Empathy March: Flood disaster gives migrant policy protesters perspective
HOUGHTON — About 90 community members hoisted signs and marched across the Portage Lake Lift Bridge Saturday in opposition to President Donald Trump’s immigration policy.
The protesters demanded the reunification of migrant families separated at the U.S.-Mexico border.
“I think it’s an important forum to show our neighbors and our community that our hearts are big enough to make room for both our neighbors here in the community and our neighbors across the border,” said march organizer Anna Ehl. “I think the storm and the tragedy we’ve suffered recently shows us that we’re all just one tragedy away from being refugees, from being reliant on the kindness of neighbors and strangers for the safety of ourselves and our families.”
The march was one of more than 700 protests conducted across the country, including more than 20 in Michigan.
A U.S. District Court judge ruled Tuesday the administration had to reunite all families within 30 days. In a court filing Friday, the U.S. Department of Justice said it would keep families together in detention until their cases are concluded.
Ehl hoped courts would continue to recognize the 2015 order barring children from being detained for more than 20 days. She said the Trump administration has more humane — and cheaper — methods available.
The Family Case Management Program of the Immigration and Customs Enforcement (ICE) agency costs taxpayers about $36 per day to detain an asylum seeker, ICE Director Thomas Homan testified to Congress in 2017.
The “tent cities” in which children were staying cost $775 per night per child, according to a June NBC News report.
Reports for other detention centers ranged between $250 to $300 per night.
“I would like to see enough voices raised that we can prevent family jails from happening, and we can return to effective programs that allow immigrants to move through the system that we have in place safely that allows for due process for everyone in this country and keeps children from being tortured,” Ehl said.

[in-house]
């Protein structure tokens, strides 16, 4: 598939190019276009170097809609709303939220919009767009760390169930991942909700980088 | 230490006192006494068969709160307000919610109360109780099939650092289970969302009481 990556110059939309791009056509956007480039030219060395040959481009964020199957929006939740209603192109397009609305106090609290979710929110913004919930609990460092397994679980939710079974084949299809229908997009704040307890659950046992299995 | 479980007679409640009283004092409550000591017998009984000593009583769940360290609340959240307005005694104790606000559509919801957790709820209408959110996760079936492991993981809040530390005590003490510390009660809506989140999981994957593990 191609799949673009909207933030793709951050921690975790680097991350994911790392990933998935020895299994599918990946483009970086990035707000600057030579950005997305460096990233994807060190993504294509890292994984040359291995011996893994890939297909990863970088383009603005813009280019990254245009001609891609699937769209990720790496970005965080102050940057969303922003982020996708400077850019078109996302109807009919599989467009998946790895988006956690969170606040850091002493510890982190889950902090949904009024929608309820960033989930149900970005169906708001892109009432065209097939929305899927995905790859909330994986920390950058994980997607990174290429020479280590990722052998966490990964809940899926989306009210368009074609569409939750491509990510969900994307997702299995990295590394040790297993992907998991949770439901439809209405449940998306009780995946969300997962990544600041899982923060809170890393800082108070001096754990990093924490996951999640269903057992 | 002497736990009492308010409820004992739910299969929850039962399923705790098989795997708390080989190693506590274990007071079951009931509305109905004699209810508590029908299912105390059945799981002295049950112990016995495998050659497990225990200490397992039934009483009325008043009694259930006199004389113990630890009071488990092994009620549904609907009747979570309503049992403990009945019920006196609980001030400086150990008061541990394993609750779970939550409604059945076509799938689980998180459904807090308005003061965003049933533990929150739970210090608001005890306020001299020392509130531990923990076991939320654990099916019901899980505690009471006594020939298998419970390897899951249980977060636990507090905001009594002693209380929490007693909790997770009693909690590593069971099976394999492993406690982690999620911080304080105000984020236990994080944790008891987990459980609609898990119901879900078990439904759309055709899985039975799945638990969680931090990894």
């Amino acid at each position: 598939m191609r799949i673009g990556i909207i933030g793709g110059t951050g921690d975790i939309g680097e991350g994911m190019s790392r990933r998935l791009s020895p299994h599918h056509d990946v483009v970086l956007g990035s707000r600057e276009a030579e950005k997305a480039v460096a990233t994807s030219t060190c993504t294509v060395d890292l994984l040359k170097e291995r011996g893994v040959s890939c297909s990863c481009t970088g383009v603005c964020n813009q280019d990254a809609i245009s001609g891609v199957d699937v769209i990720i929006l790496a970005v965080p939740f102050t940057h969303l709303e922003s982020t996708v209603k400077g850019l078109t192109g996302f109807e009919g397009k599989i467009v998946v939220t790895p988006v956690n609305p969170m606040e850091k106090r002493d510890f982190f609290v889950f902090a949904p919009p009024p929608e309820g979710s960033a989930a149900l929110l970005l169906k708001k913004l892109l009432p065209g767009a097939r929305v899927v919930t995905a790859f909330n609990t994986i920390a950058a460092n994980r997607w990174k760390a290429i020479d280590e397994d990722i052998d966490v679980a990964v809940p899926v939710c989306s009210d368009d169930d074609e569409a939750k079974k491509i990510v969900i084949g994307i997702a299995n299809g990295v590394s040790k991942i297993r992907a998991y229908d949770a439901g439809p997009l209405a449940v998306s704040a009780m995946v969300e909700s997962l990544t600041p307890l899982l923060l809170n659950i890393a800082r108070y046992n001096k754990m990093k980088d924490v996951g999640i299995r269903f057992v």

Marchers carried signs such as one with a ripped heart saying “Stop separating families now!” or “Shut down ICE.”
Response from passing drivers was divided. Supporters honked and gave thumbs-up. Others yelled pro-Trump slogans. A car with a “Make America Great Again” flag made several passes across the bridge.
Sharon Eklund of L’Anse was thinking of her grandchildren, ages 11, 9 and 3.
“I could not imagine them having gone through what the children and the border have had to go through,” she said. “It shouldn’t be that because they’re Hispanic that they’re less than us … they’re just trying to find a place that is safe and where they can live without fear.”
Regardless of people’s ethnicity or religion, people should be willing to help them, said Bennett Novak of Mohawk.
“Everybody’s human,” he said. “People are just coming here for help, and that’s what we do. We help people … Ripping kids apart (from their families) is not OK. Some dad somewhere doesn’t know where his kids are, and he can’t do anything about it.”